How High Can HollyFrontier Fly?
Shares of HollyFrontier (NYS: HFC) hit a 52-week high on Tuesday. Let's take a look at how it got there and see if clear skies are still in the forecast.
How it got here
Oh the catch-22 of falling oil prices. On the bright side, they lead to happy consumers as gas prices drop and potentially happier investors as operational expenses for businesses drop. On the other hand, they could signify weakening oil demand and a global slowdown in manufacturing, which is bad news for everyone. Refiners, however, love it when oil prices fall because their margins go through the roof.
Last week we took a look at Phillips 66 (NYS: PSX) , the recently spun-off downstream operations of ConocoPhillips, and saw the exact same effect, whereby lower oil prices were driving robust crack spreads and increasing profits. This effect is even more noteworthy with HollyFrontier and Tesoro (NYS: TSO) , which call the Midwest their home, and Western Refining (NYS: WNR) in the south and southwestern U.S. and Mexico. As the Fool's Aimee Duffy has noted in the past, Tesoro, HollyFrontier, and Western Refining all refine oil from their own neck of the woods, keeping costs low, while Phillips 66 and Sunoco (NYS: SUN) suffer the added costs of oil imported from abroad in their margins.
In HollyFrontier's latest quarter, the company reported a 157% increase in net income, as well as a sizable increase in refining operating margins. As with all refiners, though, rising oil prices or a severe decline in oil demand threaten to crush margins or curb refined oil needs.
How it stacks up
Let's see how HollyFrontier stacks up next to its peers.
Trust me, refining shareholders aren't complaining one bit about their returns over the past year and change.
Source: Morningstar. *HollyFrontier has paid out $2 in special dividends over the trailing 12 months. **Phillips 66's yield is projected.
As you can see, most of the refining sector trades in tandem, with the biggest differences being more robust margins from Midwest and Western refiners as opposed to those on the East Coast.
HollyFrontier has done a marvelous job of rewarding shareholders with special dividends. In its recently ended quarter it tacked on another $0.50 one-time payment. Aside from HollyFrontier, Phillips 66 seems to offer the healthiest dividend yield at 2%, proving that splitting ConocoPhillips into its upstream and downstream parts was indeed a very smart move.
Overall, the strength of the refining sector lives and dies based on oil prices. With oil ticking moderately higher over the past couple of weeks, refining shareholders should begin getting slightly nervous.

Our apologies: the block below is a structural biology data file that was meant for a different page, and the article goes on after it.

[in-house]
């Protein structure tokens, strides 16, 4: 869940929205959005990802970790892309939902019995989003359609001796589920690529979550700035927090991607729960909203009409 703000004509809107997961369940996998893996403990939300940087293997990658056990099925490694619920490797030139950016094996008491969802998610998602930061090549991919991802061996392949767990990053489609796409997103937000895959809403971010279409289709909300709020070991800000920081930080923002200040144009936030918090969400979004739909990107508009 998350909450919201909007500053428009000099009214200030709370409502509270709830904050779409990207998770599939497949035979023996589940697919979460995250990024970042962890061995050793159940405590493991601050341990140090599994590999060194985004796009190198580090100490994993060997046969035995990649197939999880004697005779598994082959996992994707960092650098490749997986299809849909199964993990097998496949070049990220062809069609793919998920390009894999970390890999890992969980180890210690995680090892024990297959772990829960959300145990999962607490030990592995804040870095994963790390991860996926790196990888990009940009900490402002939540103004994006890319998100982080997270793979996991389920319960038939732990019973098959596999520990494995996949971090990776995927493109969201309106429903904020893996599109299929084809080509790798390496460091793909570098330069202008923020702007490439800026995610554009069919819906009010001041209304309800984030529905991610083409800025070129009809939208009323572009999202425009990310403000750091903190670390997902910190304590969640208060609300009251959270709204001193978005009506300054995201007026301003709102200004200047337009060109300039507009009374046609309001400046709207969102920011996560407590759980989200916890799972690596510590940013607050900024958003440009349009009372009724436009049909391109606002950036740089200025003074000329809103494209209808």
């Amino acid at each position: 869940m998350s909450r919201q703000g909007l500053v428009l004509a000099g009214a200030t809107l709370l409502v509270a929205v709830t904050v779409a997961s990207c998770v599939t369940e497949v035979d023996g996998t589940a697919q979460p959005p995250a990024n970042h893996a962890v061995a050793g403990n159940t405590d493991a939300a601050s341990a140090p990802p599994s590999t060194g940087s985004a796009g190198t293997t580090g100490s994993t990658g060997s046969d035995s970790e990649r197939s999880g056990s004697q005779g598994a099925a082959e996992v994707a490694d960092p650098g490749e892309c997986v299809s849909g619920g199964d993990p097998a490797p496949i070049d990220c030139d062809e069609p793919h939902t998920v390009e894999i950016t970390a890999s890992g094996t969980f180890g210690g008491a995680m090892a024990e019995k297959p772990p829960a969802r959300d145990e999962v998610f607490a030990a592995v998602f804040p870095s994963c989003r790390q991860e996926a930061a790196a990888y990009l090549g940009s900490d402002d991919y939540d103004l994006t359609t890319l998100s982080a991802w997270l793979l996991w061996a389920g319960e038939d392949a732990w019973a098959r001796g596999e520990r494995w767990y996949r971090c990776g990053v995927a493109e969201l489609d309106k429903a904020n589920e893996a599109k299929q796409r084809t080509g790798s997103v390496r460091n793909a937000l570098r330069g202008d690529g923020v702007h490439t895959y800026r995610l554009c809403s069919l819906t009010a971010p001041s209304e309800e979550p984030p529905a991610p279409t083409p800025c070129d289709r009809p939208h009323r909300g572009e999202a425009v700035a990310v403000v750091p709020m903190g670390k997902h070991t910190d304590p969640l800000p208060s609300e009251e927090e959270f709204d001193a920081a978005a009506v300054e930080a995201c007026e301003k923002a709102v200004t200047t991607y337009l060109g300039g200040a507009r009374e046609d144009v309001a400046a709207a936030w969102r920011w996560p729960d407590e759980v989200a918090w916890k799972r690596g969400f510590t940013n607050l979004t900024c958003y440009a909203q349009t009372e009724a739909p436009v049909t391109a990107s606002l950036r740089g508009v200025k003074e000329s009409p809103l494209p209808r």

Now for the $64,000 question: What's next for HollyFrontier? That depends on whether it continues to see cost synergies from its Holly and Frontier merger, whether the price of oil remains stable or heads lower, and whether it can continue to reward shareholders with dividend boosts and special dividends.
Our very own CAPS community gives the company a highly coveted five-star rating, with an overwhelming 95.6% of members expecting it to outperform. Although I've yet to make a CAPScall on HollyFrontier, I have in the past felt it was Watchlist worthy. Today, I'm going to keep that same stance.
The thing with refiners is that they can be very profitable if you catch them at the right time, but they can also turn on a dime if oil prices head in the wrong direction. That makes refiners much more volatile than the exploration and production side of the business and means they often make very poor long-term investments. Aside from Holly, they also offer very weak dividends relative to the upstream portion of the business. HollyFrontier has made good strides in reducing costs because of its merger, and its margins have been top-notch. However, with the stock at a new high, I wouldn't be clamoring to get into it now given that oil prices are rising and its recurring yield is minimal.
Refiners are definitely basking in lower oil prices; however, it never hurts to be prepared in case oil crests $100 per barrel yet again. At The Motley Fool, our team at Stock Advisor has scoured the oil sector and discovered the three oil stocks you need to own if oil spikes higher. Find out their identities, for free, by clicking here to get your copy of this latest special report.
The article How High Can HollyFrontier Fly? originally appeared on Fool.com.Fool contributor Sean Williams has no material interest in any companies mentioned in this article. You can follow him on CAPS under the screen name TMFUltraLong, track every pick he makes under the screen name TrackUltraLong, and check him out on Twitter, where he goes by the handle @TMFUltraLong.The Motley Fool owns shares of Western Refining. Try any of our Foolish newsletter services free for 30 days. We Fools don't all hold the same opinions, but we all believe that considering a diverse range of insights makes us better investors. The Motley Fool has a disclosure policy.